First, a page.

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post #47 of Old 09-27-2012
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Moment Curves -- a flight of theoretical fancy

The engineer in me won't let this go. There's so much more we could do! In computer engineering, we create a state space description of simultaneous equations, which places all the terms of the equations in a matrix. We can then apply standard matrix operations and calculus techniques to solve the equations. I'll describe in theory what could be done. Coming up with the terms of the actual partial differential equations would be devilishly difficult in practice.

Continue by creating equations to account for the direction and magnitude of the static (i.e. constant) forces from the sails as a function of pitch and roll. Adding these equations to the state space solution means we can solve for pitch and roll as a function of the direction and magnitude of sail force. The enhanced state space solution now accounts for sail forces, buoyancy, and changes to the position of the center of gravity.

Next, use aerodynamics to approximate the forces generated on the sails by a steady wind. These equations output forces as a function of relative wind velocity (i.e. relative speed, relative direction) and an assumed sail shape. Including these equations in state space allows the calculation the boat's pitch and roll based on relative wind speed and relative wind direction.

Of course, those numbers are still not terribly useful since the boat is not moving and the forces are constant. One needs to increase the number of dimensions in the state space solution to account for water flow, so one needs equations based on hydrodynamics that describe drag forces as a function, of pitch, roll, yaw, and hull velocity. The new matrix will output static pitch, roll, yaw, and hull velocity as a function of a given constant wind velocity. A secondary effect would be to show water movement in wakes. Would we have to include the bernouli effect of water flow on buoyancy forces?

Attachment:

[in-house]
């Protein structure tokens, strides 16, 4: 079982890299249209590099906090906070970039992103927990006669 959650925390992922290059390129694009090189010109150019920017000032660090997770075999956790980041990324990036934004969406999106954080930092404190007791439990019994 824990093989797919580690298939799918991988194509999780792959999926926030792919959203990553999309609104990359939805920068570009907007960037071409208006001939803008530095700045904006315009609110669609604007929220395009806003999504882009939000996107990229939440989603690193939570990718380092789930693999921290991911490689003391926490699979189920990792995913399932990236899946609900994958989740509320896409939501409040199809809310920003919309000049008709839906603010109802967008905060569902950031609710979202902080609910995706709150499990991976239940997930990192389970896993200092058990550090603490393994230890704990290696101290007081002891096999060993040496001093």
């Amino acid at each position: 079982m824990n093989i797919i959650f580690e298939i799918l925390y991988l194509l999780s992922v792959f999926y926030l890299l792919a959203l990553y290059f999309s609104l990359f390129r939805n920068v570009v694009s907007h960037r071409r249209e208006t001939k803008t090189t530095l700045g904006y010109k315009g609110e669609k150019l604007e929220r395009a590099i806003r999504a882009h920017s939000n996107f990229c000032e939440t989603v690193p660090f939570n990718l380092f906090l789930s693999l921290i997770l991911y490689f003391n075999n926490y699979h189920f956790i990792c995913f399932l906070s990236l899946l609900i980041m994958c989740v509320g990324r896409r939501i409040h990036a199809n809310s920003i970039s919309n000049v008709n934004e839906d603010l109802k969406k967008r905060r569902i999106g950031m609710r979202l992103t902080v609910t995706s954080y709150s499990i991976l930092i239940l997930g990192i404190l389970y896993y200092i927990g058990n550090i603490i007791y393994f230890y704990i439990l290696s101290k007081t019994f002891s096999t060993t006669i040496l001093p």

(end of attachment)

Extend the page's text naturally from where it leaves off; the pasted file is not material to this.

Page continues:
Increase the dimensions in state space again to account for wave action. This would produce time-varying perturbations in pitch, roll, and yaw as a function of wave height, relative direction, and period. I would make the simplifying assumption that all waves are sinusoidal.

If all that were taken into account, we could then create a good mathematical model from which to calculate dynamic pitch, roll, yaw, lee way, and velocity as a function of relative wind velocity and wave height, relative direction, and period. It would be enough that we could even show a real time graphic representation on a computer screen. Dial in relative wind, see the boat heel.

Finally, we would have to add higher order moments to all the equations to account for variations in wind velocity, with simplifying assumptions about effects on sail shape.

Pragmatically, I am wondering how much of this can be done by the software naval architects use for boat design?

T. P. Donnelly
S/V Tranquility Base
1984 Islander 30 Bahama
Pasadena, MD
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